• Laura

Slow Start to Summer

Summer is officially here. We celebrated the last day of school on Friday, along with a birthday for my now-six-year-old. Last week was a whirlwind; field day, yearbook distribution, swim practice, birthday prep. I thought I could do a quick turnaround over the weekend—take care of the neglected laundry and dishes, plan out our summer schedule, and be ready to start summer off with a bang. I'd do the grocery shopping and have the snacks ready. We'd head to the pool first thing for morning swim practice, and jump right from our school schedule to our summer schedule.


I always give a lot of weight to the way we start things—the first day of school, the first day of summer, the beginning of a season. The way we start sets the tone, and I want to set the right tone.


What I didn't plan on was a trip to Urgent Care at 7:45 pm Sunday night, just when I should have been putting kids to bed so I could pack the pool bag and set the coffee maker for a smooth Monday morning. A busted lip from the new six-year-old meant a call to the pediatrician, who couldn't quite tell through the photo I sent if he'd need stitches or not. She recommended Urgent Care just in case, and operating on the principle of better safe than sorry, we went. Urgent Care couldn't help us though, and they sent us on to the ER. The ER decided that no, he didn't actually need stitches—just give it some ice, soft foods for a couple of days until the swelling goes down, stay out of the pool for a day, keep an eye on it—and sent us back home. By the time we got home it was after ten, and I was too tired to worry about checking anything off my to-do list.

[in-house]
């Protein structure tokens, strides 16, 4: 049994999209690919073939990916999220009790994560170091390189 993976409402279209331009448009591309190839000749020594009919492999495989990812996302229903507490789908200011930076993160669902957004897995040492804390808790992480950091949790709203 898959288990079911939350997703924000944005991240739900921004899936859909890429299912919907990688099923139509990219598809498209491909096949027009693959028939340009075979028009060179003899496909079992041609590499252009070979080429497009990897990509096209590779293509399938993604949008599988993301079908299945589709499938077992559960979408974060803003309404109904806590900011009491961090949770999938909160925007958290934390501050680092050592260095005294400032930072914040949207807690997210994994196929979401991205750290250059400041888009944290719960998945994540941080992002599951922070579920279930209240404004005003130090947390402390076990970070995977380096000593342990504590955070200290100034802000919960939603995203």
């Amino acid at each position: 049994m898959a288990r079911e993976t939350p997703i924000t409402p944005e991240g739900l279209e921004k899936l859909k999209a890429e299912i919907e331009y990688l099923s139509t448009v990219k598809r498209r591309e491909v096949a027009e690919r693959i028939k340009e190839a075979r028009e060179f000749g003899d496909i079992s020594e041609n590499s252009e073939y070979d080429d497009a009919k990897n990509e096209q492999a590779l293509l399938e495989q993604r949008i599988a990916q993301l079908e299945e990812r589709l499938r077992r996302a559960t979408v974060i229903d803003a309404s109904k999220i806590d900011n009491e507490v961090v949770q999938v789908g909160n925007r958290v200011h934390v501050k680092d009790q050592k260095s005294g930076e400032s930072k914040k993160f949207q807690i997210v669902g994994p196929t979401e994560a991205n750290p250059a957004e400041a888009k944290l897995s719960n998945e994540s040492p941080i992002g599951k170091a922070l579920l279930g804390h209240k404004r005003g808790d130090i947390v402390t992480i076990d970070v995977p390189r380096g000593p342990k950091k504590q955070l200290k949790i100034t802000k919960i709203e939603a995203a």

This morning, I woke up conflicted. Scramble to get everything ready to start the summer off how I planned, or change course and spend the morning at home? One kid had been looking forward to morning practice starting, one wouldn't be able to get in the water. Staying home meant that just as quickly as I made progress on chores, messes would be made. But there were five loads of laundry waiting to be folded, a grocery order I'd never gotten around to finishing, and a checklist of things that needed to be done. The kids were tired—and so was I.


We could have pushed through, scrambled to get down to the pool, stuck to the plan. But one morning at home getting things in order would make the rest of the week easier. The pool would still be there in the afternoon. One missed swim practice won't be remembered in a few weeks. A slow start to summer isn't what I planned, but it's what we needed.





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